In an era where one-size-fits-all dietary advice is becoming a thing of the past, gene-based personalised nutrition is becoming, alongside other personalised nutrition approaches, more popular. This concept utilises DNA testing to tailor dietary recommendations to individual genetic profiles. However, understanding your genetic make-up is just the beginning. The real challenge lies in changing your daily habits to align with this personalised advice. That’s where habit formation becomes crucial to enable a sustained behaviour change.

The Role of DNA in Personalised Nutrition

Genetic testing in nutrition opens up new avenues for understanding our bodies. It reveals unique insights about how we process different foods or our susceptibility to certain health conditions. This information is valuable, as it allows nutritionists to provide advice that’s not just generalised, but specifically tailored to our genetic blueprint. Imagine receiving dietary recommendations that are optimised to your body’s needs – that’s the beauty of personalised nutrition.

The Need for Behaviour Change

Adopting new dietary habits, especially those that may significantly differ from your current lifestyle, can be daunting. It’s one thing to know that you should eat certain foods based on your DNA test results; it’s entirely another to consistently make those choices. This gap between knowledge and action is where behaviour change becomes essential. To effectively implement and maintain these personalised dietary changes, we need to cultivate new habits, and that’s where resources such as the “Atomic Habits” book offer useful guidance.

Applying “Atomic Habits” to Personalised Nutrition

Make It Obvious: If your DNA suggests a need for more leafy greens, place a bowl of fresh salad front and center in your fridge. This visual cue aligns your environment with your nutritional goals.

Make It Attractive: Combine healthy eating with activities you love. If music uplifts you, turn meal prep into a dance party in your kitchen.

Make It Easy: Create a meal plan that aligns with your genetic dietary recommendations. Prepping meals ahead of time reduces daily decision fatigue and makes healthy choices more accessible.

Make It Satisfying: Use a health app to track your meals and progress. Watching your health improve over time can be a powerful motivator to stick to your genetic diet plan.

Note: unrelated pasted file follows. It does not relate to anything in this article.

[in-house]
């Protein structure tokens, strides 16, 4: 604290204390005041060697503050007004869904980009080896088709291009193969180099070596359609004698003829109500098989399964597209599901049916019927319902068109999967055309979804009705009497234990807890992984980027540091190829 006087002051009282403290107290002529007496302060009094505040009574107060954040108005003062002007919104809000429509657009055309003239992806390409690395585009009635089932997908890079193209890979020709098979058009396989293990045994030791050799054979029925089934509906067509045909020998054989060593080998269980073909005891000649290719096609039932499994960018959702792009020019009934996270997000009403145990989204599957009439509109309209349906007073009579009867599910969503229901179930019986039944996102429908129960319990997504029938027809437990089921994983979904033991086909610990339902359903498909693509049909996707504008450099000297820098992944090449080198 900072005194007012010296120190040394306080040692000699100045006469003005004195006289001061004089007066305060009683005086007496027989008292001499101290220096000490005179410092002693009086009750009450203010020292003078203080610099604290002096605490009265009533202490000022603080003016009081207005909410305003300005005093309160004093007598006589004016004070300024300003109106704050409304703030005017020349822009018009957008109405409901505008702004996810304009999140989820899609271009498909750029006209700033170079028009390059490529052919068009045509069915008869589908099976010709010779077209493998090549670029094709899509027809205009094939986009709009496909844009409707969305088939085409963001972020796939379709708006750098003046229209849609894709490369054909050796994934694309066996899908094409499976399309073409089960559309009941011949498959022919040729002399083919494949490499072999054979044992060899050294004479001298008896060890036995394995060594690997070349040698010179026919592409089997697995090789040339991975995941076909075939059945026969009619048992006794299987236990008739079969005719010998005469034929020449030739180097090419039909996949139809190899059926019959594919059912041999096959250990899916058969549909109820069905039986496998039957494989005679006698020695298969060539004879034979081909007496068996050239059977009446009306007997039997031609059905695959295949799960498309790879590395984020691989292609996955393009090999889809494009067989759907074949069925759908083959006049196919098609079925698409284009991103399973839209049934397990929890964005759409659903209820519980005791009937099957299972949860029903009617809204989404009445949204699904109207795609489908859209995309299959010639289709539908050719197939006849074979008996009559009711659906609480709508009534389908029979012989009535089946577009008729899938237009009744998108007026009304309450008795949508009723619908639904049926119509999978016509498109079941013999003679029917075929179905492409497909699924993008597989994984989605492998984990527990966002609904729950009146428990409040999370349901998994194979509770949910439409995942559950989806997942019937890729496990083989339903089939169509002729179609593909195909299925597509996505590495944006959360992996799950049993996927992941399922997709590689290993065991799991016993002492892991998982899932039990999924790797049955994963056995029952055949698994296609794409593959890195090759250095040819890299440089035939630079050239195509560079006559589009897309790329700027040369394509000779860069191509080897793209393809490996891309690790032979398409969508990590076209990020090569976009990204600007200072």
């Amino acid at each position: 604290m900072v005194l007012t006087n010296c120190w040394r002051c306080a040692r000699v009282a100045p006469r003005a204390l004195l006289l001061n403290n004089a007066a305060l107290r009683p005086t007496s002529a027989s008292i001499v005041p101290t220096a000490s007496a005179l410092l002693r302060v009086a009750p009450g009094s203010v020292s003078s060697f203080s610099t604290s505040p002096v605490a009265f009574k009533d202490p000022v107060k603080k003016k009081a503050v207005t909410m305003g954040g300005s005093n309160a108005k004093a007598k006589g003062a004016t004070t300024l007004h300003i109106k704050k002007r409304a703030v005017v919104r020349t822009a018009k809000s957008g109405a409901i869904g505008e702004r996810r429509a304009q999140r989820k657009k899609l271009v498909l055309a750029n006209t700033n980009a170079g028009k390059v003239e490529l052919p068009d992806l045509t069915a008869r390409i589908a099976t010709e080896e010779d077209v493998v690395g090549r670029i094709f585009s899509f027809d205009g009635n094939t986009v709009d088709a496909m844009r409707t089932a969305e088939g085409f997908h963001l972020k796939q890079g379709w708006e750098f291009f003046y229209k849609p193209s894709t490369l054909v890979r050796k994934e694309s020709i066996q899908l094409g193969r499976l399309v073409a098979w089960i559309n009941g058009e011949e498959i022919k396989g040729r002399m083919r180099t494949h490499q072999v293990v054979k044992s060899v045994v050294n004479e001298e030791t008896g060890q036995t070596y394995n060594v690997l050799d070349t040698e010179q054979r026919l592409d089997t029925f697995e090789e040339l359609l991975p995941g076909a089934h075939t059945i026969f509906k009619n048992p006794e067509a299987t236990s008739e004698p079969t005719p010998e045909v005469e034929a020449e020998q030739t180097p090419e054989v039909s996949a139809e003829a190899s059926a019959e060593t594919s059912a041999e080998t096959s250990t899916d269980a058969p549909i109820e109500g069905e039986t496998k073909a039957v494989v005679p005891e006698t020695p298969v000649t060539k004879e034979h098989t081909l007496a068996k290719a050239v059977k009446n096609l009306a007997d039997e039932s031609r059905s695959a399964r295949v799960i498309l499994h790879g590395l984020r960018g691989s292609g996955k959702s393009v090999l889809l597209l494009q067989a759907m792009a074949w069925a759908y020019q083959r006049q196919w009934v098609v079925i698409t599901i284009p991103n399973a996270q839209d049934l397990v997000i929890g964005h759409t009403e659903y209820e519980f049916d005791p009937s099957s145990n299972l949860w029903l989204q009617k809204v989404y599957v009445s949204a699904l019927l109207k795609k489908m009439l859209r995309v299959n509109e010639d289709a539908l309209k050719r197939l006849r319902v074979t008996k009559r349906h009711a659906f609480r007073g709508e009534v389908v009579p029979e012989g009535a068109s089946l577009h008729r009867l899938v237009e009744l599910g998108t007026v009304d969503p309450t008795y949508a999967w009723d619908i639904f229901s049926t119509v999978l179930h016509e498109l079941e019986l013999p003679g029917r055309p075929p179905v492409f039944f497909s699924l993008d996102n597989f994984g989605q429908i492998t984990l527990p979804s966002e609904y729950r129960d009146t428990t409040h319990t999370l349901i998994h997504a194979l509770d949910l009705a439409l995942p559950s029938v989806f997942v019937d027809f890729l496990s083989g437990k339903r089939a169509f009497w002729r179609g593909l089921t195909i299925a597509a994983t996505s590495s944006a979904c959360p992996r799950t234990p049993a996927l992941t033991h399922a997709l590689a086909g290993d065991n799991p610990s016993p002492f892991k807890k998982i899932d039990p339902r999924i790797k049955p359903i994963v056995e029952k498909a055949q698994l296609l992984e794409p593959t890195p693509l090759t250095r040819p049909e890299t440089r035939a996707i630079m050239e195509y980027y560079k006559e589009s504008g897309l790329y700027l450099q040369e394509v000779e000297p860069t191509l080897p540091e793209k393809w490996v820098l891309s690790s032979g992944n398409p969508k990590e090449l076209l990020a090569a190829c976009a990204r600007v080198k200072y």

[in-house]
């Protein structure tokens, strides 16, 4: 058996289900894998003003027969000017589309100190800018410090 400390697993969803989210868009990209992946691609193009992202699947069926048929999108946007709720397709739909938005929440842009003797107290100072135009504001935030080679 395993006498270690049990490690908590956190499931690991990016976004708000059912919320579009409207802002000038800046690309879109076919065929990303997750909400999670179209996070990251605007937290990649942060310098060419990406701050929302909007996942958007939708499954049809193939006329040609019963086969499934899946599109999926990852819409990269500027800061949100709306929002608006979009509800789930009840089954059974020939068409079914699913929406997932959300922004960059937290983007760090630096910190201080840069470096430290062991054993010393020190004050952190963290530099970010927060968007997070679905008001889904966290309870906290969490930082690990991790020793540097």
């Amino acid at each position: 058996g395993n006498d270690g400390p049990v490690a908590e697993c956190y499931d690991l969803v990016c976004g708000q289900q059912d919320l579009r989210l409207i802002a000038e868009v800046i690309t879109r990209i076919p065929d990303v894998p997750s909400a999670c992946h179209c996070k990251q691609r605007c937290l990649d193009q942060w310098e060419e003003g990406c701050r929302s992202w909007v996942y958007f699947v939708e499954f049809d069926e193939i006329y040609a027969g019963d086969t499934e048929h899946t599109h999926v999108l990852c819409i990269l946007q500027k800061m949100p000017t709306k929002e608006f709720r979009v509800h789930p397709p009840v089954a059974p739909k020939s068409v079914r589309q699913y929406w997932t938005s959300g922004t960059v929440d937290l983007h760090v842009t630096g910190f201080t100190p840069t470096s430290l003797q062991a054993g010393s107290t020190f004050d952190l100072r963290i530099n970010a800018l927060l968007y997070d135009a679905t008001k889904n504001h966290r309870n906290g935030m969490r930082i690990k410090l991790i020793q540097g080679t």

Real-Life Application

Sarah, a 35-year-old marketing manager, always found it challenging to manage her weight. Her busy lifestyle led her to rely on quick, often high fat, salt or sugar food options. After a DNA test revealed she would benefit from frequent cardio training, a higher protein diet, and that she had a “sweet tooth”, she knew she needed a tailored approach.

Initial Steps: Sarah began by making small dietary changes, such as replacing sweets with healthier alternatives like nuts and fruits. She also started including more protein-rich foods in her meals, as recommended by her nutritionist based on her DNA analysis.

Behavior Change Techniques:

Habit Stacking: Sarah linked her new dietary habits with existing routines. For instance, after brushing her teeth in the morning, she prepared a smoothie, ensuring she started her day with a nutritious choice.

Environment Design: She rearranged her kitchen, placing healthy foods at eye level and storing less healthy options out of immediate sight. This helped make the healthier choice the easier choice.

Accountability: Sarah partnered with a friend who also aimed to improve her diet. They shared weekly meal plans and encouraged each other, providing mutual support and accountability.

Rewarding Healthy Choices: Each time Sarah chose a healthier option over a sugary snack, she rewarded herself with a non-food treat, like a relaxing bath or reading her favourite book to wind down. This ‘Make It Satisfying’ approach helped reinforce her healthy choices.

Reflecting and Adjusting:

Over time, Sarah learned to adapt her strategy. For example, if she noticed certain healthy foods didn’t satisfy her, she experimented with new recipes or swapped them for similar, more palatable options.


After several months, Sarah not only saw a significant improvement in her weight but also experienced higher energy levels and better overall health. More importantly, these changes became a natural part of her life, not just a short-term diet.


Personalised nutrition based on DNA testing offers a promising path to better health, but its success largely depends on our ability to adapt our habits. By applying some of the principles from “Atomic Habits,” we can make these changes more achievable and enjoyable. Whether you’ve already undergone genetic testing or are considering it, remember that the journey to better health is not just about what you eat, but how you build the habits around your diet.

Behaviour change techniques mentioned here are from the “Atomic Habits” book by James Clear